|click on [continue] and [finish] will set up your building pipeline on GitHub. In your GitHub repository you will find a .yml file under .github/workflow. If you go in Action menu you will also find a workflow running (yellow circle animation): Azure have created a yml file||workflow in GitHub that will build your app and deploy it to your App Service.|
this workflow could require few minutes to complete, and at the end probably all the process will terminate with an error. To understand why it fails and how can we fix it we have to analize the file .github/workflow/master_hello-world-app-to-delete.yml (your file could have a different name, but the directory will be the same).
The content of your file will be very similar to the following:
# Docs for the Azure Web Apps Deploy action: https://github.com/Azure/webapps-deploy # More GitHub Actions for Azure: https://github.com/Azure/actions name: Build and deploy Node.js app to Azure Web App - hello-world-app-to-delete on: push: branches: - master jobs: build-and-deploy: runs-on: ubuntu-latest steps: - uses: actions/checkout@master - name: Set up Node.js version uses: actions/setup-node@v1 with: node-version: '12.x' - name: npm install, build, and test run: | npm install npm run build --if-present npm run test --if-present - name: 'Deploy to Azure Web App' uses: azure/webapps-deploy@v2 with: app-name: 'hello-world-app-to-delete' slot-name: 'production' publish-profile: $ package: .
It begins with some comment and a Name field. The first interesting part is the following:
on: push: branches: - master
that means “please run this workflow on each commit on master branch”. If you prefer to trigger your workflow by hand change it in:
follows the jobs part, containing 1 job “build and deploy” that will run on Ubuntu
jobs: build-and-deploy: runs-on: ubuntu-latest
this job when executed, runs 4 steps:
First: fetchs from the repository the master branch
- uses: actions/checkout@master
Second: setup a node.js enviroment
- name: Set up Node.js version uses: actions/setup-node@v1 with: node-version: '12.x'
Third: install build and run test of the solution. This steps usually fails
- name: npm install, build, and test run: | npm install npm run build --if-present npm run test --if-present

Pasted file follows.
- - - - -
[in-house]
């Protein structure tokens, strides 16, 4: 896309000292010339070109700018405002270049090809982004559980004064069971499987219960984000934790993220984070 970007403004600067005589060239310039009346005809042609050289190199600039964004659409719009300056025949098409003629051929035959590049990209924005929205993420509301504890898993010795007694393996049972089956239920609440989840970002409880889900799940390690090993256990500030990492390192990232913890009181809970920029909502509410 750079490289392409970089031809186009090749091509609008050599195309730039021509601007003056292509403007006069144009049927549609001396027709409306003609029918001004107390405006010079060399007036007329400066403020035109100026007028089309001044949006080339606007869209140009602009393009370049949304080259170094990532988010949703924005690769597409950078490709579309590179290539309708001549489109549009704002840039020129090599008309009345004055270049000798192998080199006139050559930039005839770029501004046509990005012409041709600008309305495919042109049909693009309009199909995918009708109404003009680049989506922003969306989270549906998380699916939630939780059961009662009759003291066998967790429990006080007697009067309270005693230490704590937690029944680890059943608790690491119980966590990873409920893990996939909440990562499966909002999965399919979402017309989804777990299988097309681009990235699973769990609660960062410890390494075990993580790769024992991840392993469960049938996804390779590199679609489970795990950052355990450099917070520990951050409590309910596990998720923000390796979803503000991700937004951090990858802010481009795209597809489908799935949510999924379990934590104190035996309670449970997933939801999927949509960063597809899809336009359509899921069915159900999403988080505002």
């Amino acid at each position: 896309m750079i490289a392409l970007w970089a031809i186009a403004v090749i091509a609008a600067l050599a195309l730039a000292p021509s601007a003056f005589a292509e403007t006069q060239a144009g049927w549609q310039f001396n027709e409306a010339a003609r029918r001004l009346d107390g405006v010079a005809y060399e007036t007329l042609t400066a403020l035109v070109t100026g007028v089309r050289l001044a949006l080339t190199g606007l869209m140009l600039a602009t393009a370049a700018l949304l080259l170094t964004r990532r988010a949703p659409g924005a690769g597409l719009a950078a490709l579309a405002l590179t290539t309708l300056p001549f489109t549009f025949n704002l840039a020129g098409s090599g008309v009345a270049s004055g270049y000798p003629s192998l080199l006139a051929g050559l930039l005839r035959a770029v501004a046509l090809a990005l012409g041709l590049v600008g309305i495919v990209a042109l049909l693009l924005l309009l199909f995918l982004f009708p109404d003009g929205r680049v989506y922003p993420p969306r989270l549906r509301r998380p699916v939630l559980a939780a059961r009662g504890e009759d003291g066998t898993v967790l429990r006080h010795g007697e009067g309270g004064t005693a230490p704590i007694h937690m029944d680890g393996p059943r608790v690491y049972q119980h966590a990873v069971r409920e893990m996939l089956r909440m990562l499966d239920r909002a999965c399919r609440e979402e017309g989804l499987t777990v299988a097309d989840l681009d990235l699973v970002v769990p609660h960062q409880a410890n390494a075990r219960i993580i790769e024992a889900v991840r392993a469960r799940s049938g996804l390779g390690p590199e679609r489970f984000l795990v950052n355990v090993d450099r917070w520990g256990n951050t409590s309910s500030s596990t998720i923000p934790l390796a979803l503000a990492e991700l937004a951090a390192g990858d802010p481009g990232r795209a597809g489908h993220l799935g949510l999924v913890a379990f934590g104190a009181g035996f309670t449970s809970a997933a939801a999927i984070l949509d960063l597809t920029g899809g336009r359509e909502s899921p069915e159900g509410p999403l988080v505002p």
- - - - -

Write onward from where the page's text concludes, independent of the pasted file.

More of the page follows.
in order to fix it, remove the test step, and change the build as the following
- name: npm install, build, and test run: | npm install npm run build --prod working-directory: .
we have removed the test step because it needs Chrome, that requires an X display to run. With this change the build should work, but if you open your appservice you should continue to receive the following message:
:( Application Error: If you are the application administrator, you can access the diagnostic resources.
to fix it you have to work on both workflow on GitHub, and App Service side.
the deploy task to Azure should be changed from this:
- name: 'Deploy to Azure Web App' uses: azure/webapps-deploy@v2 with: app-name: 'hello-world-app-to-delete' slot-name: 'production' publish-profile: $ package: .
- name: 'Deploy to Azure Web App' uses: azure/webapps-deploy@v2 with: app-name: 'hello-world-app-to-delete' publish-profile: $ package: ./dist/hello-world-app
because (1) the slot-name is not needed on B1 App Service plan and (2) the package to deploy is located in dist/hello-world-app folder, and not in the root.
On App Service side you have to configure the system to serve static files over HTTP, and this can be done using PM2 (https://pm2.keymetrics.io/docs/usage/expose/). So on AppService -> Settings -> General Settings -> Startup command that is blank, insert the following text
pm2 serve /home/site/wwwroot --no-daemon --spa
We are ready to go: run the GitHub action again, and enjoy the app running on the cloud.